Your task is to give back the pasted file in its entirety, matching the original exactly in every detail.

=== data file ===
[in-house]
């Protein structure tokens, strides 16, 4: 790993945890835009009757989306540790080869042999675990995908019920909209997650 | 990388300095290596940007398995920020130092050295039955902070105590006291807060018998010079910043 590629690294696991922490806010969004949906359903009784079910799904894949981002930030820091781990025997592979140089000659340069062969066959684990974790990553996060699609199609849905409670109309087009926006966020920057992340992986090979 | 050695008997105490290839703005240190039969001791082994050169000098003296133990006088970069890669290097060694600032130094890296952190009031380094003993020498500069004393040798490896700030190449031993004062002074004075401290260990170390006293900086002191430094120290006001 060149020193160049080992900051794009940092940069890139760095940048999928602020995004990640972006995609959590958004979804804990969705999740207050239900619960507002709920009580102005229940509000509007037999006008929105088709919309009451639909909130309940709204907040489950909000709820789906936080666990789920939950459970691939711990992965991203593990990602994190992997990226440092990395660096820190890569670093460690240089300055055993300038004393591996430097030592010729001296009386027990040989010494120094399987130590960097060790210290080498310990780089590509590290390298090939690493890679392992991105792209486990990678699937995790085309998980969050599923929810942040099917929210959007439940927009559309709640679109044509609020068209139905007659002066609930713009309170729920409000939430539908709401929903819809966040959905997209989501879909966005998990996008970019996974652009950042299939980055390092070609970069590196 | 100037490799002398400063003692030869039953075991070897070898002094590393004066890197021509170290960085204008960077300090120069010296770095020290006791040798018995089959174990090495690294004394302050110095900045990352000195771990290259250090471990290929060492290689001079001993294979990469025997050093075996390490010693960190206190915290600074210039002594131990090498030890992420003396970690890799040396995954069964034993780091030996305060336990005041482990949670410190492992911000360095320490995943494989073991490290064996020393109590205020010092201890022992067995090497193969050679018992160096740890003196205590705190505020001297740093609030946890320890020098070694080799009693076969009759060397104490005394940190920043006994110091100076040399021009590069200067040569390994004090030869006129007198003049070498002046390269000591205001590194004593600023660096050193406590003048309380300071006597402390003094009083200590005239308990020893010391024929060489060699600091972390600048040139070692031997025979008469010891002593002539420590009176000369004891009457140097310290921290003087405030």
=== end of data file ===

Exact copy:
[in-house]
């Protein structure tokens, strides 16, 4: 790993945890835009009757989306540790080869042999675990995908019920909209997650 | 990388300095290596940007398995920020130092050295039955902070105590006291807060018998010079910043 590629690294696991922490806010969004949906359903009784079910799904894949981002930030820091781990025997592979140089000659340069062969066959684990974790990553996060699609199609849905409670109309087009926006966020920057992340992986090979 | 050695008997105490290839703005240190039969001791082994050169000098003296133990006088970069890669290097060694600032130094890296952190009031380094003993020498500069004393040798490896700030190449031993004062002074004075401290260990170390006293900086002191430094120290006001 060149020193160049080992900051794009940092940069890139760095940048999928602020995004990640972006995609959590958004979804804990969705999740207050239900619960507002709920009580102005229940509000509007037999006008929105088709919309009451639909909130309940709204907040489950909000709820789906936080666990789920939950459970691939711990992965991203593990990602994190992997990226440092990395660096820190890569670093460690240089300055055993300038004393591996430097030592010729001296009386027990040989010494120094399987130590960097060790210290080498310990780089590509590290390298090939690493890679392992991105792209486990990678699937995790085309998980969050599923929810942040099917929210959007439940927009559309709640679109044509609020068209139905007659002066609930713009309170729920409000939430539908709401929903819809966040959905997209989501879909966005998990996008970019996974652009950042299939980055390092070609970069590196 | 100037490799002398400063003692030869039953075991070897070898002094590393004066890197021509170290960085204008960077300090120069010296770095020290006791040798018995089959174990090495690294004394302050110095900045990352000195771990290259250090471990290929060492290689001079001993294979990469025997050093075996390490010693960190206190915290600074210039002594131990090498030890992420003396970690890799040396995954069964034993780091030996305060336990005041482990949670410190492992911000360095320490995943494989073991490290064996020393109590205020010092201890022992067995090497193969050679018992160096740890003196205590705190505020001297740093609030946890320890020098070694080799009693076969009759060397104490005394940190920043006994110091100076040399021009590069200067040569390994004090030869006129007198003049070498002046390269000591205001590194004593600023660096050193406590003048309380300071006597402390003094009083200590005239308990020893010391024929060489060699600091972390600048040139070692031997025979008469010891002593002539420590009176000369004891009457140097310290921290003087405030």